Managing the downturn and some of its implications for Western Australian mining

AMC Director and Principal Mining Engineer, Martin Staples, sat down with Global Business Reports for an exclusive interview that featured in their Western Australian Mining Edition.

Global Business Reports: Early in the company’s history, the boom in gold mining provided a sustained demand for its services. Now that we are seeing a resurgence in gold prices, what role does it play in AMC Consultants’ current projects?

Martin Staples: We are observing more activity as the juniors start to source funding again and begin to develop projects, and obviously the resurgence in gold prices has been integral to that. However, we have been busy in gold even during the downturn, perhaps because we diversified out of WA. WA is important to us, but by no means is it the proportion of our business that it was 20 years ago. We have ridden the downturn in the gold price by staying busy in gold in other jurisdictions.

GBR: Given the cyclical nature of the industry, what strategy does AMC Consultants utilize in downturns?

MS: It is important to grow carefully during the booms — not too fast or without regard for the kind of growth you engage in. During the last boom, all of us in the industry got carried away and grew more than, with hindsight, was ideal. Come this downturn, AMC Consultants did have to lose a few people and make some adjustments to manage our operating expenses. We did not have to implement as drastic adjustments as some of our peers and we have learned some lessons and restructured so that we are better placed to manage our fixed costs when the next downturn inevitably arrives.

GBR: To what extent do market trends impact AMC Consultants’ strategic involvement in projects?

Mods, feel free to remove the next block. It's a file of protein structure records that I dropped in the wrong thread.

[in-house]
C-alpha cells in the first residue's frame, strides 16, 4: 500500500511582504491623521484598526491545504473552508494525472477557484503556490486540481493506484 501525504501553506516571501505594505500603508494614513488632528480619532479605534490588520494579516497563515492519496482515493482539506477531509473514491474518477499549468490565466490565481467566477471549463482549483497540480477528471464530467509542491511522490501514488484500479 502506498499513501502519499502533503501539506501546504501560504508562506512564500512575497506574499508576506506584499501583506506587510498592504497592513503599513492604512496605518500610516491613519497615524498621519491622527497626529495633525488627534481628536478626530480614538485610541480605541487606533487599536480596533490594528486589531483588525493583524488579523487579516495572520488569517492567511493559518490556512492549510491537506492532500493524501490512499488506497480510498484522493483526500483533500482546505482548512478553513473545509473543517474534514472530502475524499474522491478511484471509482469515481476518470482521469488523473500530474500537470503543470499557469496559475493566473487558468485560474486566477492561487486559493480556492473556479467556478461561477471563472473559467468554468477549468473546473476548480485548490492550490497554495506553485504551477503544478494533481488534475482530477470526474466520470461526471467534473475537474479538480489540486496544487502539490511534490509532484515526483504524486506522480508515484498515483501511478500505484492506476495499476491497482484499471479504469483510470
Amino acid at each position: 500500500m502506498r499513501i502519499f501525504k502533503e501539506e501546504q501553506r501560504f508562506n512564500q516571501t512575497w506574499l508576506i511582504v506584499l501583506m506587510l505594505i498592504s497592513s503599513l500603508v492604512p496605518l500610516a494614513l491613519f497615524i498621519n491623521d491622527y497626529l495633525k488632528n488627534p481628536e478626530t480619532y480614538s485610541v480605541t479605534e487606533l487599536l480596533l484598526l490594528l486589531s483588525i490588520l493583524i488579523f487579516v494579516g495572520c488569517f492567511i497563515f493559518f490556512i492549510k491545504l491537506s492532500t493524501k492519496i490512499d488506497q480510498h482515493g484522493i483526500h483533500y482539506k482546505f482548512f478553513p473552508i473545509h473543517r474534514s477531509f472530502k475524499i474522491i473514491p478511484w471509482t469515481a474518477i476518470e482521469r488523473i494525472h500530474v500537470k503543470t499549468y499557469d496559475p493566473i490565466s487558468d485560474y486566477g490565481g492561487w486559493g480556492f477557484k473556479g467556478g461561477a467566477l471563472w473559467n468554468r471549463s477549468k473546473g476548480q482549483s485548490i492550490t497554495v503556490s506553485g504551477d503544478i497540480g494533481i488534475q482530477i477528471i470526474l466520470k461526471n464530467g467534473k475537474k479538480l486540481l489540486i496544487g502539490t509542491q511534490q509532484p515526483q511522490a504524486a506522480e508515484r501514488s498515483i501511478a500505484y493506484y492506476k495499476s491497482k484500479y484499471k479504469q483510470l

MS: We would not discriminate in favor of a commodity that we thought was going to do well against one that we thought might not. In fact, much of the work we do is with existing operations, and an operation that is feeling stress is often an opportunity to add value and help to alleviate some of that stress. In some ways, what happened with the iron ore price was good for the industry in that some people might have been spending money too freely. The efficiencies that were subsequently achieved came about because they were necessary after the downturn in prices. It implies there was an element of waste in what they were doing previously.

GBR: How has AMC Consultants seen automation and robotics play a role in improving the efficiency of the industry in WA?

MS: WA and the big iron ore players have been at the forefront of the automation of large trucks. When people think about the automation of vehicles, they think about savings in terms of labor costs. There is an element of that, but more significantly economically speaking are the gains in the productivity of the equipment through higher utilization: autonomous trucks do not have the shift change and meal time delays. The addition of the control components does add a maintenance load, but this is offset to an extent by a reduction in other areas of repair and maintenance. An autonomous truck drives more consistently and does not crash into things, and a well implemented system eliminates the issues that arise from fatigue and human error.

GBR: How does AMC Consultants’ Online Mining Intelligence service use big data to improve the efficiency of its clients?

MS: Mining companies collect an incredible amount of data. All of that information can be accumulated and in real-time be used to assess the productivity of activities in order to identify areas of excellence or inefficiencies. The online element means that once we establish the relationship with the data on site, we can manage and process it remotely to produce regular reports. Companies can subsequently have greater visibility of what is going on in their operations in a way that allows them to target and implement change more quickly and to then monitor the impact of those changes.

This interview first appeared in the Global Business Reports here: